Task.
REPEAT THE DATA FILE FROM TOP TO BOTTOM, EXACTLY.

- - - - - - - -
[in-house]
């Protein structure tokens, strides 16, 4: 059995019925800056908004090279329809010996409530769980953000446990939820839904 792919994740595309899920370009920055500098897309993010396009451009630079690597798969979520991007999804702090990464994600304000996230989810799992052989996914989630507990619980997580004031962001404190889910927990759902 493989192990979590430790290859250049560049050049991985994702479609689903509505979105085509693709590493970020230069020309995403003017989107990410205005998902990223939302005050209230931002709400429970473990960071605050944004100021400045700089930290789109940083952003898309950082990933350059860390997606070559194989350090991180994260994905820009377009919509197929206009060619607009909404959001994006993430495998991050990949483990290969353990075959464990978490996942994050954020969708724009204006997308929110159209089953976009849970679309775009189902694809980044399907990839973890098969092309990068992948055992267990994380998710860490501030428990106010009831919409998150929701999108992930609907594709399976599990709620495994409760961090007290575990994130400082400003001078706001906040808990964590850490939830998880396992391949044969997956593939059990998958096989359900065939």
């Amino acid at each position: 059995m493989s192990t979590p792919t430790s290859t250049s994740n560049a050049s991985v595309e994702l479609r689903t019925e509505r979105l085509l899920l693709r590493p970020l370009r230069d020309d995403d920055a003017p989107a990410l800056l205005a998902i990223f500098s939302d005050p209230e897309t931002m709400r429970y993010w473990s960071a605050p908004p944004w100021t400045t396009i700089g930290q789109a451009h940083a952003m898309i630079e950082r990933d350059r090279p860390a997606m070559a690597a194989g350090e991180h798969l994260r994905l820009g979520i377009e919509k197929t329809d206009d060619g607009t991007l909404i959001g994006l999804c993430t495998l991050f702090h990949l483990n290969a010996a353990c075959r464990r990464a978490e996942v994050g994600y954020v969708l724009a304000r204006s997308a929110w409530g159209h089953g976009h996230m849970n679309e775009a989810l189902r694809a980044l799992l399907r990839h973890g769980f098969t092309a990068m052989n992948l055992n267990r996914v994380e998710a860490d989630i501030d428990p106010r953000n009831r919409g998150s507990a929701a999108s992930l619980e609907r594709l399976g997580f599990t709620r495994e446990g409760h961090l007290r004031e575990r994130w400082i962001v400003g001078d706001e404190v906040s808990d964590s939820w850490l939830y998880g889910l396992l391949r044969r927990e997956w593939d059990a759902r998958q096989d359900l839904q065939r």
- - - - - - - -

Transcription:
[in-house]
């Protein structure tokens, strides 16, 4: 059995019925800056908004090279329809010996409530769980953000446990939820839904 792919994740595309899920370009920055500098897309993010396009451009630079690597798969979520991007999804702090990464994600304000996230989810799992052989996914989630507990619980997580004031962001404190889910927990759902 493989192990979590430790290859250049560049050049991985994702479609689903509505979105085509693709590493970020230069020309995403003017989107990410205005998902990223939302005050209230931002709400429970473990960071605050944004100021400045700089930290789109940083952003898309950082990933350059860390997606070559194989350090991180994260994905820009377009919509197929206009060619607009909404959001994006993430495998991050990949483990290969353990075959464990978490996942994050954020969708724009204006997308929110159209089953976009849970679309775009189902694809980044399907990839973890098969092309990068992948055992267990994380998710860490501030428990106010009831919409998150929701999108992930609907594709399976599990709620495994409760961090007290575990994130400082400003001078706001906040808990964590850490939830998880396992391949044969997956593939059990998958096989359900065939």
């Amino acid at each position: 059995m493989s192990t979590p792919t430790s290859t250049s994740n560049a050049s991985v595309e994702l479609r689903t019925e509505r979105l085509l899920l693709r590493p970020l370009r230069d020309d995403d920055a003017p989107a990410l800056l205005a998902i990223f500098s939302d005050p209230e897309t931002m709400r429970y993010w473990s960071a605050p908004p944004w100021t400045t396009i700089g930290q789109a451009h940083a952003m898309i630079e950082r990933d350059r090279p860390a997606m070559a690597a194989g350090e991180h798969l994260r994905l820009g979520i377009e919509k197929t329809d206009d060619g607009t991007l909404i959001g994006l999804c993430t495998l991050f702090h990949l483990n290969a010996a353990c075959r464990r990464a978490e996942v994050g994600y954020v969708l724009a304000r204006s997308a929110w409530g159209h089953g976009h996230m849970n679309e775009a989810l189902r694809a980044l799992l399907r990839h973890g769980f098969t092309a990068m052989n992948l055992n267990r996914v994380e998710a860490d989630i501030d428990p106010r953000n009831r919409g998150s507990a929701a999108s992930l619980e609907r594709l399976g997580f599990t709620r495994e446990g409760h961090l007290r004031e575990r994130w400082i962001v400003g001078d706001e404190v906040s808990d964590s939820w850490l939830y998880g889910l396992l391949r044969r927990e997956w593939d059990a759902r998958q096989d359900l839904q065939r």